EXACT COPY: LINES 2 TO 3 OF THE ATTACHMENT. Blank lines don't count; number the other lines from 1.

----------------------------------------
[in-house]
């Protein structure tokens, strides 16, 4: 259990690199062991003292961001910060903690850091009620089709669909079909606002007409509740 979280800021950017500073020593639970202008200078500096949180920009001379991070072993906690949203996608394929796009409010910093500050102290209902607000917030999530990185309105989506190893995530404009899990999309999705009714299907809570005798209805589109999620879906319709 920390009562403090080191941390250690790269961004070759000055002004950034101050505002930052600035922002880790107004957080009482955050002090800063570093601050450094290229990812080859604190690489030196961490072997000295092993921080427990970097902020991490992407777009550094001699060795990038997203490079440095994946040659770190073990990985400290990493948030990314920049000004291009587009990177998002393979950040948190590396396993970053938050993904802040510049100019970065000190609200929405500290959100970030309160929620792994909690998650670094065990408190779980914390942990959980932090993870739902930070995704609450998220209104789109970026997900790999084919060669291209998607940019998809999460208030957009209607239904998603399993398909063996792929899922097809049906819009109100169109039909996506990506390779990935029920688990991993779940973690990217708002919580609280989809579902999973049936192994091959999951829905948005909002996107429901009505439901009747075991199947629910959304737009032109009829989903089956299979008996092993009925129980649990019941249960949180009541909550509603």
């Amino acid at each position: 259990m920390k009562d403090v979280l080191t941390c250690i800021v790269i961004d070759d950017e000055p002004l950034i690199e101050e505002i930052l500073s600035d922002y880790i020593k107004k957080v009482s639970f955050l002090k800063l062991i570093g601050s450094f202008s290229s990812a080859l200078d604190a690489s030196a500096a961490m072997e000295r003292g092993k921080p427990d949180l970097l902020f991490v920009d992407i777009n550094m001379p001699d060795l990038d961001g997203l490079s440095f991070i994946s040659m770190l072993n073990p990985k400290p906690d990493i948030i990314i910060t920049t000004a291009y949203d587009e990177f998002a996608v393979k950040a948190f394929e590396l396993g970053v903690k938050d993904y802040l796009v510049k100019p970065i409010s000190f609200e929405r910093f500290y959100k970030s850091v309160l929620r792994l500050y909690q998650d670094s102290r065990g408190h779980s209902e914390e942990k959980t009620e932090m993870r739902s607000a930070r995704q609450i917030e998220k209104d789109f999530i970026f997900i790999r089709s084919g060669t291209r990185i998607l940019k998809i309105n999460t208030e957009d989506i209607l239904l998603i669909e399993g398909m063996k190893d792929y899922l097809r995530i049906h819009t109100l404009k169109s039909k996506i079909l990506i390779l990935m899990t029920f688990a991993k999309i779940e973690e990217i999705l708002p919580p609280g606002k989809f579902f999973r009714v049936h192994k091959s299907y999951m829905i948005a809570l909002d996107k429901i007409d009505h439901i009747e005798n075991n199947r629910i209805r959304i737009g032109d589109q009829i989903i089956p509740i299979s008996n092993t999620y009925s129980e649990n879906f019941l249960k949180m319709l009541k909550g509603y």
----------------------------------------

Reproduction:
């Protein structure tokens, strides 16, 4: 259990690199062991003292961001910060903690850091009620089709669909079909606002007409509740 979280800021950017500073020593639970202008200078500096949180920009001379991070072993906690949203996608394929796009409010910093500050102290209902607000917030999530990185309105989506190893995530404009899990999309999705009714299907809570005798209805589109999620879906319709 920390009562403090080191941390250690790269961004070759000055002004950034101050505002930052600035922002880790107004957080009482955050002090800063570093601050450094290229990812080859604190690489030196961490072997000295092993921080427990970097902020991490992407777009550094001699060795990038997203490079440095994946040659770190073990990985400290990493948030990314920049000004291009587009990177998002393979950040948190590396396993970053938050993904802040510049100019970065000190609200929405500290959100970030309160929620792994909690998650670094065990408190779980914390942990959980932090993870739902930070995704609450998220209104789109970026997900790999084919060669291209998607940019998809999460208030957009209607239904998603399993398909063996792929899922097809049906819009109100169109039909996506990506390779990935029920688990991993779940973690990217708002919580609280989809579902999973049936192994091959999951829905948005909002996107429901009505439901009747075991199947629910959304737009032109009829989903089956299979008996092993009925129980649990019941249960949180009541909550509603």
């Amino acid at each position: 259990m920390k009562d403090v979280l080191t941390c250690i800021v790269i961004d070759d950017e000055p002004l950034i690199e101050e505002i930052l500073s600035d922002y880790i020593k107004k957080v009482s639970f955050l002090k800063l062991i570093g601050s450094f202008s290229s990812a080859l200078d604190a690489s030196a500096a961490m072997e000295r003292g092993k921080p427990d949180l970097l902020f991490v920009d992407i777009n550094m001379p001699d060795l990038d961001g997203l490079s440095f991070i994946s040659m770190l072993n073990p990985k400290p906690d990493i948030i990314i910060t920049t000004a291009y949203d587009e990177f998002a996608v393979k950040a948190f394929e590396l396993g970053v903690k938050d993904y802040l796009v510049k100019p970065i409010s000190f609200e929405r910093f500290y959100k970030s850091v309160l929620r792994l500050y909690q998650d670094s102290r065990g408190h779980s209902e914390e942990k959980t009620e932090m993870r739902s607000a930070r995704q609450i917030e998220k209104d789109f999530i970026f997900i790999r089709s084919g060669t291209r990185i998607l940019k998809i309105n999460t208030e957009d989506i209607l239904l998603i669909e399993g398909m063996k190893d792929y899922l097809r995530i049906h819009t109100l404009k169109s039909k996506i079909l990506i390779l990935m899990t029920f688990a991993k999309i779940e973690e990217i999705l708002p919580p609280g606002k989809f579902f999973r009714v049936h192994k091959s299907y999951m829905i948005a809570l909002d996107k429901i007409d009505h439901i009747e005798n075991n199947r629910i209805r959304i737009g032109d589109q009829i989903i089956p509740i299979s008996n092993t999620y009925s129980e649990n879906f019941l249960k949180m319709l009541k909550g509603y």